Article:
Looking back at his days working in the fields at Ramat Hashofet, a kibbutz in the Carmel Hills outside of Haifa, Chicago attorney Theodore (Ted) Banks recalls, “Everybody picked more oranges than I could, so I knew that wasn’t for me.”
Banks would later spend his junior year work program in 1970 in a factory making wooden boxes to hold ammunition for the Israeli Army. He vividly recalls the watchtower and fortifications that were in place then, remnants from 1948, the year that Israel became a nation and immediately had to defend herself on multiple fronts. “Back then, Israelis were still very much in survival mode. You would be on a crowded bus, everybody was talking, and then the news would come on the radio and everybody stopped to listen. People were much more united. ”
While Israel was often on his mind it would be years before he would return. In 1985, after graduating from the University of Denver Law School and working as a corporate attorney, Ted went back with his wife, Cheryl, and three young daughters, ages two, five and eight at the time. “It was important for us to go as a family and for our children to see Israel at an early age and develop a connection.”
A member of North Suburban Synagogue Beth El in Highland Park, Illinois, Ted served on the board there and was president of the Men’s Club. Later, he used his connections, knowledge of Israel, and fundraising ability, to help grow the JNF Chicago board and its donor levels.
Getting people to understand JNF’s mission was not always easy. “There were people who would give to Israeli social causes and tell me they already contributed. I would say, ‘that’s like buying a computer without the software, one won’t work without the other.’ You can’t just support social services without also protecting the land. If you truly support Israel you have to do both.”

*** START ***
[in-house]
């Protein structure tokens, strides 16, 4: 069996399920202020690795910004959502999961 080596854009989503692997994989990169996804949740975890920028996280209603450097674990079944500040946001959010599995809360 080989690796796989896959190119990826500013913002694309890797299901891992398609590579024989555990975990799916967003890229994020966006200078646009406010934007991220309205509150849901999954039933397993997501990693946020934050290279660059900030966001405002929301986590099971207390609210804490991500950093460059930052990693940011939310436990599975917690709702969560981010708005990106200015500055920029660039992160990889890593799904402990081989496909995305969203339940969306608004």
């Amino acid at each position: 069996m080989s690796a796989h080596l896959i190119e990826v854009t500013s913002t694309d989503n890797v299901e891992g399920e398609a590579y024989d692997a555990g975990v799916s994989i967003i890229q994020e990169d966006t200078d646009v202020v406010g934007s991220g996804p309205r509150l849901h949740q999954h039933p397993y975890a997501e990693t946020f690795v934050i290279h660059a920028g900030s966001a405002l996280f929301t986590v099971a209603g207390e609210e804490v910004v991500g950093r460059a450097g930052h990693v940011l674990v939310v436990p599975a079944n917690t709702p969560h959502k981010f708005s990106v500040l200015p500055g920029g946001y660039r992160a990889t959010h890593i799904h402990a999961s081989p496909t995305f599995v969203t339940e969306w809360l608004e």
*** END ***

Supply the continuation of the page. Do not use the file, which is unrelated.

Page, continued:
Once donors understand JNF he finds that they are really impressed with the operation. “The idea that the land that had been purchased by the Jewish people was still being managed for the benefit of the State of Israel, with the rent from those lands being plowed back in to JNF projects in Israel, was so different from other charities. The notion that every dollar that is donated to JNF is leveraged to work harder is an important distinction. “ Active in JNF’s Lawyers for Israel affinity group, Banks is adamant that Jewish attorneys know the truth of what goes on in Israel.
“As lawyers, we look at facts and evidence to support conclusions. You have to dismiss much of what you hear in the media and what others tell you. Also, lawyers should understand more about the environmental projects created by JNF in Israel – it’s more than planting trees – it’s about water recycling, reservoir projects, parks and other legal issues in Israel that our group has a general interest in.”
Most recently, Ted has been involved with the Housing Development Fund, which attempts to address the financial and bureaucratic challenges that have held back the development of housing in Israel. Using insight from a number of US real estate developers and a few lawyers, JNF has found a way to end the frustration of many families who could afford a home, but were locked into a small apartment by the traditional financing practices. With the creation a revolving loan fund, JNF has been able to circumvent otherwise extremely restrictive practices regarding housing infrastructure. “While this would have been completely rejected in the United States, JNF has been able to jump start the development of new housing for hundreds of families who want to move to the Negev or Galil.”
That is the impact that JNF and Lawyers for Israel is making for the people of Israel.
Theodore L. Banks (Ted) is a partner in the law firm of Scharf Banks Marmor LLC in Chicago, where his practice concentrates on general corporate, food industry, and antitrust matters. He is also President of Compliance & Competition Consultants, LLC, a firm devoted to assisting companies in developing effective compliance programs. He serves as a compliance monitor for the Federal Trade Commission and Competition Bureau of Canada, and is an Adjunct Professor of Law at the Loyola University School of Law in Chicago.